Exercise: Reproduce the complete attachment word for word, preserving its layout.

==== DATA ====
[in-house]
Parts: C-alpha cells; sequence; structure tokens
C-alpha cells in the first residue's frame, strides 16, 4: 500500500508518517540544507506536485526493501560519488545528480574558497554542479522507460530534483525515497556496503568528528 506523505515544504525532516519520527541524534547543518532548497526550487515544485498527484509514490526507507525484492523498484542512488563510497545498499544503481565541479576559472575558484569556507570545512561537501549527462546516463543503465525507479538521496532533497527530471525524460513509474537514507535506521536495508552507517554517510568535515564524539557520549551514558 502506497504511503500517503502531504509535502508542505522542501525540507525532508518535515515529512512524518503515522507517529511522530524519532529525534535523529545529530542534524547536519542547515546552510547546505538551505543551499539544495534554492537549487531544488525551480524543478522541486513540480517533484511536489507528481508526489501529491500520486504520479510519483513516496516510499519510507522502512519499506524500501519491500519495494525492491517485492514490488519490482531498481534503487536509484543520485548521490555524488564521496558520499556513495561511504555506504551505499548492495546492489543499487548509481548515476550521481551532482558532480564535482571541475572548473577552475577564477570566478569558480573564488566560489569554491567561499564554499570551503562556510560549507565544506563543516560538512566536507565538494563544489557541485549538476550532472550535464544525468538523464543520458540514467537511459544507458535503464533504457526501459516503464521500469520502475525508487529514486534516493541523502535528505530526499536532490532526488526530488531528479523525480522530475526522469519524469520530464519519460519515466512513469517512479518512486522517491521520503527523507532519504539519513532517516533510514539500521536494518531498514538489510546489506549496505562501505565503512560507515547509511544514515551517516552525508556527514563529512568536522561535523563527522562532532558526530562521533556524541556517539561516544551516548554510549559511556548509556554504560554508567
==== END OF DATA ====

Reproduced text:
[in-house]
Parts: C-alpha cells; sequence; structure tokens
C-alpha cells in the first residue's frame, strides 16, 4: 500500500508518517540544507506536485526493501560519488545528480574558497554542479522507460530534483525515497556496503568528528 506523505515544504525532516519520527541524534547543518532548497526550487515544485498527484509514490526507507525484492523498484542512488563510497545498499544503481565541479576559472575558484569556507570545512561537501549527462546516463543503465525507479538521496532533497527530471525524460513509474537514507535506521536495508552507517554517510568535515564524539557520549551514558 502506497504511503500517503502531504509535502508542505522542501525540507525532508518535515515529512512524518503515522507517529511522530524519532529525534535523529545529530542534524547536519542547515546552510547546505538551505543551499539544495534554492537549487531544488525551480524543478522541486513540480517533484511536489507528481508526489501529491500520486504520479510519483513516496516510499519510507522502512519499506524500501519491500519495494525492491517485492514490488519490482531498481534503487536509484543520485548521490555524488564521496558520499556513495561511504555506504551505499548492495546492489543499487548509481548515476550521481551532482558532480564535482571541475572548473577552475577564477570566478569558480573564488566560489569554491567561499564554499570551503562556510560549507565544506563543516560538512566536507565538494563544489557541485549538476550532472550535464544525468538523464543520458540514467537511459544507458535503464533504457526501459516503464521500469520502475525508487529514486534516493541523502535528505530526499536532490532526488526530488531528479523525480522530475526522469519524469520530464519519460519515466512513469517512479518512486522517491521520503527523507532519504539519513532517516533510514539500521536494518531498514538489510546489506549496505562501505565503512560507515547509511544514515551517516552525508556527514563529512568536522561535523563527522562532532558526530562521533556524541556517539561516544551516548554510549559511556548509556554504560554508567